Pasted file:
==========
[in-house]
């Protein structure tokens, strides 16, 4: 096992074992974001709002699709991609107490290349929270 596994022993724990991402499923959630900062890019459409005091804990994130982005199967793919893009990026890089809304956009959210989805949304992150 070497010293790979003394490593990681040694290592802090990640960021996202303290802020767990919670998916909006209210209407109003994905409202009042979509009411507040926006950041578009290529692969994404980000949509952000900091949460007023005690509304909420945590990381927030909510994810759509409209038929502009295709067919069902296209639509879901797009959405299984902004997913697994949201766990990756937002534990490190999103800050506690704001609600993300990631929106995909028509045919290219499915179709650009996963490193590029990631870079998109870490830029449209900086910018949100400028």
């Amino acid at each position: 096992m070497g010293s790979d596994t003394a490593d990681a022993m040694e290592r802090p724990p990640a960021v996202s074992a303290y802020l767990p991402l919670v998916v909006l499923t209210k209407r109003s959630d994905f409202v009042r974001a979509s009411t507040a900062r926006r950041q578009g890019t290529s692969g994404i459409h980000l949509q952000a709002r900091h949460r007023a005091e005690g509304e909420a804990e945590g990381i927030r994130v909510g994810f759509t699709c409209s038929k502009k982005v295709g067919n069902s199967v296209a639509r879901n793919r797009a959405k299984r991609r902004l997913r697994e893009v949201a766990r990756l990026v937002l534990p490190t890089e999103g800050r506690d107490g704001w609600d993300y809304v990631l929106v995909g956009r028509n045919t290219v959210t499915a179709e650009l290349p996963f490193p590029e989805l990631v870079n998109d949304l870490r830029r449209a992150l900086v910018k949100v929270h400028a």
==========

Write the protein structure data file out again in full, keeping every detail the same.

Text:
[in-house]
């Protein structure tokens, strides 16, 4: 096992074992974001709002699709991609107490290349929270 596994022993724990991402499923959630900062890019459409005091804990994130982005199967793919893009990026890089809304956009959210989805949304992150 070497010293790979003394490593990681040694290592802090990640960021996202303290802020767990919670998916909006209210209407109003994905409202009042979509009411507040926006950041578009290529692969994404980000949509952000900091949460007023005690509304909420945590990381927030909510994810759509409209038929502009295709067919069902296209639509879901797009959405299984902004997913697994949201766990990756937002534990490190999103800050506690704001609600993300990631929106995909028509045919290219499915179709650009996963490193590029990631870079998109870490830029449209900086910018949100400028």
């Amino acid at each position: 096992m070497g010293s790979d596994t003394a490593d990681a022993m040694e290592r802090p724990p990640a960021v996202s074992a303290y802020l767990p991402l919670v998916v909006l499923t209210k209407r109003s959630d994905f409202v009042r974001a979509s009411t507040a900062r926006r950041q578009g890019t290529s692969g994404i459409h980000l949509q952000a709002r900091h949460r007023a005091e005690g509304e909420a804990e945590g990381i927030r994130v909510g994810f759509t699709c409209s038929k502009k982005v295709g067919n069902s199967v296209a639509r879901n793919r797009a959405k299984r991609r902004l997913r697994e893009v949201a766990r990756l990026v937002l534990p490190t890089e999103g800050r506690d107490g704001w609600d993300y809304v990631l929106v995909g956009r028509n045919t290219v959210t499915a179709e650009l290349p996963f490193p590029e989805l990631v870079n998109d949304l870490r830029r449209a992150l900086v910018k949100v929270h400028a």